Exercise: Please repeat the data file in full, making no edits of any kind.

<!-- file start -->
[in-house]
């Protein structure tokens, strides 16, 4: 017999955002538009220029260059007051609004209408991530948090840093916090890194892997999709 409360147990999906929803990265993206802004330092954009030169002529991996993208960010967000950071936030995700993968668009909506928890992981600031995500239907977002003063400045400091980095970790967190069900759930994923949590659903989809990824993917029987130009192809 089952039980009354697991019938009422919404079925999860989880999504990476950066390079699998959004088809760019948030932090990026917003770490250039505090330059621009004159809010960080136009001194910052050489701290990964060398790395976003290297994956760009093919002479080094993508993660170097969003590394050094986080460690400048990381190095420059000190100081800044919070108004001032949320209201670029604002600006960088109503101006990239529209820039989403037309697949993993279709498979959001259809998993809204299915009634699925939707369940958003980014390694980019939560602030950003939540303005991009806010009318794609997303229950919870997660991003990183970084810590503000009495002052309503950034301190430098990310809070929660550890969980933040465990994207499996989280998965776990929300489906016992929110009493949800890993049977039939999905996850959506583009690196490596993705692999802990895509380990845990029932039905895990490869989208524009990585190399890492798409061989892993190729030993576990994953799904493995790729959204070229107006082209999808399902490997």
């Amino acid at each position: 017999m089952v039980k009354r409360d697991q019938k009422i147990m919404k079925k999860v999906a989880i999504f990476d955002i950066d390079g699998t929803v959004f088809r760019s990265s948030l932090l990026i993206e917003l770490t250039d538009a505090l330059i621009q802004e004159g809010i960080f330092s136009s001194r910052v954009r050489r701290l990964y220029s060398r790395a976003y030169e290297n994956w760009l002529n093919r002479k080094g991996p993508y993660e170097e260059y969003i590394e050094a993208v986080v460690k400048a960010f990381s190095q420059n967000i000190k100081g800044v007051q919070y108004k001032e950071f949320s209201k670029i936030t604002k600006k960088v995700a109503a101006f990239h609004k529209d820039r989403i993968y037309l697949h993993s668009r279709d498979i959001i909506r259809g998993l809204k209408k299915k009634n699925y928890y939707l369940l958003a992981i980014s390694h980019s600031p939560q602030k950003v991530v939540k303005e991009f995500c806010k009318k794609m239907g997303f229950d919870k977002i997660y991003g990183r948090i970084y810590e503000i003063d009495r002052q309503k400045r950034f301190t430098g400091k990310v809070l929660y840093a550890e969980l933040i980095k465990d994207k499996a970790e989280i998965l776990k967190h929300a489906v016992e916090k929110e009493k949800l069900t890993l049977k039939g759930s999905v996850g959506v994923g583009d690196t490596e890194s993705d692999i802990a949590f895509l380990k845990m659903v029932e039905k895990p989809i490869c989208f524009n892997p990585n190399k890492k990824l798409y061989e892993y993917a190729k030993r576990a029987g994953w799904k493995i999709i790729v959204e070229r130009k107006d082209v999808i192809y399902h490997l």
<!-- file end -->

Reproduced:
[in-house]
């Protein structure tokens, strides 16, 4: 017999955002538009220029260059007051609004209408991530948090840093916090890194892997999709 409360147990999906929803990265993206802004330092954009030169002529991996993208960010967000950071936030995700993968668009909506928890992981600031995500239907977002003063400045400091980095970790967190069900759930994923949590659903989809990824993917029987130009192809 089952039980009354697991019938009422919404079925999860989880999504990476950066390079699998959004088809760019948030932090990026917003770490250039505090330059621009004159809010960080136009001194910052050489701290990964060398790395976003290297994956760009093919002479080094993508993660170097969003590394050094986080460690400048990381190095420059000190100081800044919070108004001032949320209201670029604002600006960088109503101006990239529209820039989403037309697949993993279709498979959001259809998993809204299915009634699925939707369940958003980014390694980019939560602030950003939540303005991009806010009318794609997303229950919870997660991003990183970084810590503000009495002052309503950034301190430098990310809070929660550890969980933040465990994207499996989280998965776990929300489906016992929110009493949800890993049977039939999905996850959506583009690196490596993705692999802990895509380990845990029932039905895990490869989208524009990585190399890492798409061989892993190729030993576990994953799904493995790729959204070229107006082209999808399902490997």
């Amino acid at each position: 017999m089952v039980k009354r409360d697991q019938k009422i147990m919404k079925k999860v999906a989880i999504f990476d955002i950066d390079g699998t929803v959004f088809r760019s990265s948030l932090l990026i993206e917003l770490t250039d538009a505090l330059i621009q802004e004159g809010i960080f330092s136009s001194r910052v954009r050489r701290l990964y220029s060398r790395a976003y030169e290297n994956w760009l002529n093919r002479k080094g991996p993508y993660e170097e260059y969003i590394e050094a993208v986080v460690k400048a960010f990381s190095q420059n967000i000190k100081g800044v007051q919070y108004k001032e950071f949320s209201k670029i936030t604002k600006k960088v995700a109503a101006f990239h609004k529209d820039r989403i993968y037309l697949h993993s668009r279709d498979i959001i909506r259809g998993l809204k209408k299915k009634n699925y928890y939707l369940l958003a992981i980014s390694h980019s600031p939560q602030k950003v991530v939540k303005e991009f995500c806010k009318k794609m239907g997303f229950d919870k977002i997660y991003g990183r948090i970084y810590e503000i003063d009495r002052q309503k400045r950034f301190t430098g400091k990310v809070l929660y840093a550890e969980l933040i980095k465990d994207k499996a970790e989280i998965l776990k967190h929300a489906v016992e916090k929110e009493k949800l069900t890993l049977k039939g759930s999905v996850g959506v994923g583009d690196t490596e890194s993705d692999i802990a949590f895509l380990k845990m659903v029932e039905k895990p989809i490869c989208f524009n892997p990585n190399k890492k990824l798409y061989e892993y993917a190729k030993r576990a029987g994953w799904k493995i999709i790729v959204e070229r130009k107006d082209v999808i192809y399902h490997l």